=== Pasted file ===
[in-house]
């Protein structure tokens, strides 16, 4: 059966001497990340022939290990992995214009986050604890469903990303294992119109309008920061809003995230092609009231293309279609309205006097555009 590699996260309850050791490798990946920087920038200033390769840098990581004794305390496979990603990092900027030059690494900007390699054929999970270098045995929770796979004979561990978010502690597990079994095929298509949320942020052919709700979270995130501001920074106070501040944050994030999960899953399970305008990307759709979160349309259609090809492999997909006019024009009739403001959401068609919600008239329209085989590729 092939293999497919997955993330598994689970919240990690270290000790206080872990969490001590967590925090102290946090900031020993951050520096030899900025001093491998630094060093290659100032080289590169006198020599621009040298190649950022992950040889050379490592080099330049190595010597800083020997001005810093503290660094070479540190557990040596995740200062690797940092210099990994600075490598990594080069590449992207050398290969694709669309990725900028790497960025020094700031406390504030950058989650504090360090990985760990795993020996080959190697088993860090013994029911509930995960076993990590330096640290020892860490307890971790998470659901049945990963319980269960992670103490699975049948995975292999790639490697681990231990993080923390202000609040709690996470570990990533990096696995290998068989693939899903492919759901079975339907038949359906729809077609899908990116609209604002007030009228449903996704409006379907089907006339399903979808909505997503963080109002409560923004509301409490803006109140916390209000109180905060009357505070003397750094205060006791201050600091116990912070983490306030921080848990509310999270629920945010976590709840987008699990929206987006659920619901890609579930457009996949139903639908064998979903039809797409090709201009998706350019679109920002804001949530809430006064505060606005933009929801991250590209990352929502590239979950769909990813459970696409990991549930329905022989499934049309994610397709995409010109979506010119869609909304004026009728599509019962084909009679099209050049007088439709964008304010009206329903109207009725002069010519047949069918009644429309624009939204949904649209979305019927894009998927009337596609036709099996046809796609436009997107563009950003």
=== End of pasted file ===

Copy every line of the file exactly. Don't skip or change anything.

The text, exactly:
[in-house]
């Protein structure tokens, strides 16, 4: 059966001497990340022939290990992995214009986050604890469903990303294992119109309008920061809003995230092609009231293309279609309205006097555009 590699996260309850050791490798990946920087920038200033390769840098990581004794305390496979990603990092900027030059690494900007390699054929999970270098045995929770796979004979561990978010502690597990079994095929298509949320942020052919709700979270995130501001920074106070501040944050994030999960899953399970305008990307759709979160349309259609090809492999997909006019024009009739403001959401068609919600008239329209085989590729 092939293999497919997955993330598994689970919240990690270290000790206080872990969490001590967590925090102290946090900031020993951050520096030899900025001093491998630094060093290659100032080289590169006198020599621009040298190649950022992950040889050379490592080099330049190595010597800083020997001005810093503290660094070479540190557990040596995740200062690797940092210099990994600075490598990594080069590449992207050398290969694709669309990725900028790497960025020094700031406390504030950058989650504090360090990985760990795993020996080959190697088993860090013994029911509930995960076993990590330096640290020892860490307890971790998470659901049945990963319980269960992670103490699975049948995975292999790639490697681990231990993080923390202000609040709690996470570990990533990096696995290998068989693939899903492919759901079975339907038949359906729809077609899908990116609209604002007030009228449903996704409006379907089907006339399903979808909505997503963080109002409560923004509301409490803006109140916390209000109180905060009357505070003397750094205060006791201050600091116990912070983490306030921080848990509310999270629920945010976590709840987008699990929206987006659920619901890609579930457009996949139903639908064998979903039809797409090709201009998706350019679109920002804001949530809430006064505060606005933009929801991250590209990352929502590239979950769909990813459970696409990991549930329905022989499934049309994610397709995409010109979506010119869609909304004026009728599509019962084909009679099209050049007088439709964008304010009206329903109207009725002069010519047949069918009644429309624009939204949904649209979305019927894009998927009337596609036709099996046809796609436009997107563009950003």